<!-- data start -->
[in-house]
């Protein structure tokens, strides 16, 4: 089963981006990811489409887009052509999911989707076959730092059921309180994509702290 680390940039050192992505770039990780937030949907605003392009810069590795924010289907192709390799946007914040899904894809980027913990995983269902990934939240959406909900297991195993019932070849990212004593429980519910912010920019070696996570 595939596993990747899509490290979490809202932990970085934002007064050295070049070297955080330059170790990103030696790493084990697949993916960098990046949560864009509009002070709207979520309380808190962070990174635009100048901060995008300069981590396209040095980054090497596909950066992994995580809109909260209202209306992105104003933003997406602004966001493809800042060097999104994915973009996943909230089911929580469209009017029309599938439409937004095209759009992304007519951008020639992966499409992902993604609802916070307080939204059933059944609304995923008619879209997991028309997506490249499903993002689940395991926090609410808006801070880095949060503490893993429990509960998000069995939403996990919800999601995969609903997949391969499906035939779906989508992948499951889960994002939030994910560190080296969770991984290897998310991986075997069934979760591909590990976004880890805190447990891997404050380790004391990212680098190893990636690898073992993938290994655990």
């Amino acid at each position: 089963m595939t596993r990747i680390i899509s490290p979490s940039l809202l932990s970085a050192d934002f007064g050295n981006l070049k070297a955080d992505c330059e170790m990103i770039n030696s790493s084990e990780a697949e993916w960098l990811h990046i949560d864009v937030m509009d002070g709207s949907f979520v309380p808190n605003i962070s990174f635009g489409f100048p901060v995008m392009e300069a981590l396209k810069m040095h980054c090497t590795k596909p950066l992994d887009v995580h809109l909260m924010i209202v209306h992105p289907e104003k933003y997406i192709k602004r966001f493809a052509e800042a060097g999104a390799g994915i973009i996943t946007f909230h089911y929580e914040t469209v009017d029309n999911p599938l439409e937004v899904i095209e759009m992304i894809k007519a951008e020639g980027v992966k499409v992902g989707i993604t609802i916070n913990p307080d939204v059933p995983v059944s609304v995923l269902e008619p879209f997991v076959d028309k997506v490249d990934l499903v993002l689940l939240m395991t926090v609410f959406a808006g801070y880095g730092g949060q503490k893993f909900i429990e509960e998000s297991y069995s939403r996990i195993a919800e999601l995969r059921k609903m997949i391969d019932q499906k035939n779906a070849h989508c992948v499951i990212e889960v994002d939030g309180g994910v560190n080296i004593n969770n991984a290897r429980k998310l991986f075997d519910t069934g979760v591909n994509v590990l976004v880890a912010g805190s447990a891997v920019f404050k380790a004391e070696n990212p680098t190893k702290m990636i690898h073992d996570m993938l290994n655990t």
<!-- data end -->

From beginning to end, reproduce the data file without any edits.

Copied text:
[in-house]
């Protein structure tokens, strides 16, 4: 089963981006990811489409887009052509999911989707076959730092059921309180994509702290 680390940039050192992505770039990780937030949907605003392009810069590795924010289907192709390799946007914040899904894809980027913990995983269902990934939240959406909900297991195993019932070849990212004593429980519910912010920019070696996570 595939596993990747899509490290979490809202932990970085934002007064050295070049070297955080330059170790990103030696790493084990697949993916960098990046949560864009509009002070709207979520309380808190962070990174635009100048901060995008300069981590396209040095980054090497596909950066992994995580809109909260209202209306992105104003933003997406602004966001493809800042060097999104994915973009996943909230089911929580469209009017029309599938439409937004095209759009992304007519951008020639992966499409992902993604609802916070307080939204059933059944609304995923008619879209997991028309997506490249499903993002689940395991926090609410808006801070880095949060503490893993429990509960998000069995939403996990919800999601995969609903997949391969499906035939779906989508992948499951889960994002939030994910560190080296969770991984290897998310991986075997069934979760591909590990976004880890805190447990891997404050380790004391990212680098190893990636690898073992993938290994655990």
């Amino acid at each position: 089963m595939t596993r990747i680390i899509s490290p979490s940039l809202l932990s970085a050192d934002f007064g050295n981006l070049k070297a955080d992505c330059e170790m990103i770039n030696s790493s084990e990780a697949e993916w960098l990811h990046i949560d864009v937030m509009d002070g709207s949907f979520v309380p808190n605003i962070s990174f635009g489409f100048p901060v995008m392009e300069a981590l396209k810069m040095h980054c090497t590795k596909p950066l992994d887009v995580h809109l909260m924010i209202v209306h992105p289907e104003k933003y997406i192709k602004r966001f493809a052509e800042a060097g999104a390799g994915i973009i996943t946007f909230h089911y929580e914040t469209v009017d029309n999911p599938l439409e937004v899904i095209e759009m992304i894809k007519a951008e020639g980027v992966k499409v992902g989707i993604t609802i916070n913990p307080d939204v059933p995983v059944s609304v995923l269902e008619p879209f997991v076959d028309k997506v490249d990934l499903v993002l689940l939240m395991t926090v609410f959406a808006g801070y880095g730092g949060q503490k893993f909900i429990e509960e998000s297991y069995s939403r996990i195993a919800e999601l995969r059921k609903m997949i391969d019932q499906k035939n779906a070849h989508c992948v499951i990212e889960v994002d939030g309180g994910v560190n080296i004593n969770n991984a290897r429980k998310l991986f075997d519910t069934g979760v591909n994509v590990l976004v880890a912010g805190s447990a891997v920019f404050k380790a004391e070696n990212p680098t190893k702290m990636i690898h073992d996570m993938l290994n655990t």